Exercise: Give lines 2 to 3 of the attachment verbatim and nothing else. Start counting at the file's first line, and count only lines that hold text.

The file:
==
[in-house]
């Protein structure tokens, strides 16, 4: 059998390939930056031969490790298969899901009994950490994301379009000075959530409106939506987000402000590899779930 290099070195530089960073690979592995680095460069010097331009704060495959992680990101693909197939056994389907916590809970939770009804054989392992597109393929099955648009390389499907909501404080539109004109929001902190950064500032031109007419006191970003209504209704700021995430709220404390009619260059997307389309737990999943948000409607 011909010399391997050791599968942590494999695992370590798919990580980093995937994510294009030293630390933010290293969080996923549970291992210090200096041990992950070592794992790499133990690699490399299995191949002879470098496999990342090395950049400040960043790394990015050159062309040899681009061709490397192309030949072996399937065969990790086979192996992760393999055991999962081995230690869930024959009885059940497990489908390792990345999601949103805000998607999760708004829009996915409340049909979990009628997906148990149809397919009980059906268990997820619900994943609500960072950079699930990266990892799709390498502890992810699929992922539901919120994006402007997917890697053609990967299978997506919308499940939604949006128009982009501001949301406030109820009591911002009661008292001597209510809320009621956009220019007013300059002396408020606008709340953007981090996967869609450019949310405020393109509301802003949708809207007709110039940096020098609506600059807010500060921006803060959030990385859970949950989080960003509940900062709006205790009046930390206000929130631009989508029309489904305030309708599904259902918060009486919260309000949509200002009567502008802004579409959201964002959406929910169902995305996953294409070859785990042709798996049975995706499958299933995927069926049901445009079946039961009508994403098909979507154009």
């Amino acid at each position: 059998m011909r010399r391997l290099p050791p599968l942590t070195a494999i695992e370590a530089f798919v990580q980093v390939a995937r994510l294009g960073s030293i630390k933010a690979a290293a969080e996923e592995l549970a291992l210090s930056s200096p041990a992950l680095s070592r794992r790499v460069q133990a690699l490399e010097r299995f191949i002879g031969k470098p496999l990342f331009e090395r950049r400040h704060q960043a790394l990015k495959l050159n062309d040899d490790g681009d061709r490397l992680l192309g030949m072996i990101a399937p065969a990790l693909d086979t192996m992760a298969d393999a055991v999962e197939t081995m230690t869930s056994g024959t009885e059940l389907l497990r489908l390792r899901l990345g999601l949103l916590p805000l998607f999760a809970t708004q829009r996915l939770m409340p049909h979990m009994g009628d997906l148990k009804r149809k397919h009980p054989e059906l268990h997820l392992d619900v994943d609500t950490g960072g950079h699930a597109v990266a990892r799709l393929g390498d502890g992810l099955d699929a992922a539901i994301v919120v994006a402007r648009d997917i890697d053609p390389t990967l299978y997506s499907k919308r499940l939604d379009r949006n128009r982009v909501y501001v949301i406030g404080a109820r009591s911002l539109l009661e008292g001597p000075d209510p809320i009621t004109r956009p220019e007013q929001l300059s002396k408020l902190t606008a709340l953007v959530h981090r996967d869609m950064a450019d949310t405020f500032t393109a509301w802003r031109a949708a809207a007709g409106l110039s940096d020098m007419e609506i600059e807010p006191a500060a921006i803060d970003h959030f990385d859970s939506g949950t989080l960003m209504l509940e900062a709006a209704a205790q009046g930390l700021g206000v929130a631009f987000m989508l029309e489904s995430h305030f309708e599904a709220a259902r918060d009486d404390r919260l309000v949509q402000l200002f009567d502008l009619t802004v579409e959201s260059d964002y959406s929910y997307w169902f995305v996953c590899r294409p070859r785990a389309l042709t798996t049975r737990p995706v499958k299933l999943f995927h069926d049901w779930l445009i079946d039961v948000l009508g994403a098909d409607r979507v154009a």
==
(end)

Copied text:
């Protein structure tokens, strides 16, 4: 059998390939930056031969490790298969899901009994950490994301379009000075959530409106939506987000402000590899779930 290099070195530089960073690979592995680095460069010097331009704060495959992680990101693909197939056994389907916590809970939770009804054989392992597109393929099955648009390389499907909501404080539109004109929001902190950064500032031109007419006191970003209504209704700021995430709220404390009619260059997307389309737990999943948000409607 011909010399391997050791599968942590494999695992370590798919990580980093995937994510294009030293630390933010290293969080996923549970291992210090200096041990992950070592794992790499133990690699490399299995191949002879470098496999990342090395950049400040960043790394990015050159062309040899681009061709490397192309030949072996399937065969990790086979192996992760393999055991999962081995230690869930024959009885059940497990489908390792990345999601949103805000998607999760708004829009996915409340049909979990009628997906148990149809397919009980059906268990997820619900994943609500960072950079699930990266990892799709390498502890992810699929992922539901919120994006402007997917890697053609990967299978997506919308499940939604949006128009982009501001949301406030109820009591911002009661008292001597209510809320009621956009220019007013300059002396408020606008709340953007981090996967869609450019949310405020393109509301802003949708809207007709110039940096020098609506600059807010500060921006803060959030990385859970949950989080960003509940900062709006205790009046930390206000929130631009989508029309489904305030309708599904259902918060009486919260309000949509200002009567502008802004579409959201964002959406929910169902995305996953294409070859785990042709798996049975995706499958299933995927069926049901445009079946039961009508994403098909979507154009």
């Amino acid at each position: 059998m011909r010399r391997l290099p050791p599968l942590t070195a494999i695992e370590a530089f798919v990580q980093v390939a995937r994510l294009g960073s030293i630390k933010a690979a290293a969080e996923e592995l549970a291992l210090s930056s200096p041990a992950l680095s070592r794992r790499v460069q133990a690699l490399e010097r299995f191949i002879g031969k470098p496999l990342f331009e090395r950049r400040h704060q960043a790394l990015k495959l050159n062309d040899d490790g681009d061709r490397l992680l192309g030949m072996i990101a399937p065969a990790l693909d086979t192996m992760a298969d393999a055991v999962e197939t081995m230690t869930s056994g024959t009885e059940l389907l497990r489908l390792r899901l990345g999601l949103l916590p805000l998607f999760a809970t708004q829009r996915l939770m409340p049909h979990m009994g009628d997906l148990k009804r149809k397919h009980p054989e059906l268990h997820l392992d619900v994943d609500t950490g960072g950079h699930a597109v990266a990892r799709l393929g390498d502890g992810l099955d699929a992922a539901i994301v919120v994006a402007r648009d997917i890697d053609p390389t990967l299978y997506s499907k919308r499940l939604d379009r949006n128009r982009v909501y501001v949301i406030g404080a109820r009591s911002l539109l009661e008292g001597p000075d209510p809320i009621t004109r956009p220019e007013q929001l300059s002396k408020l902190t606008a709340l953007v959530h981090r996967d869609m950064a450019d949310t405020f500032t393109a509301w802003r031109a949708a809207a007709g409106l110039s940096d020098m007419e609506i600059e807010p006191a500060a921006i803060d970003h959030f990385d859970s939506g949950t989080l960003m209504l509940e900062a709006a209704a205790q009046g930390l700021g206000v929130a631009f987000m989508l029309e489904s995430h305030f309708e599904a709220a259902r918060d009486d404390r919260l309000v949509q402000l200002f009567d502008l009619t802004v579409e959201s260059d964002y959406s929910y997307w169902f995305v996953c590899r294409p070859r785990a389309l042709t798996t049975r737990p995706v499958k299933l999943f995927h069926d049901w779930l445009i079946d039961v948000l009508g994403a098909d409607r979507v154009a």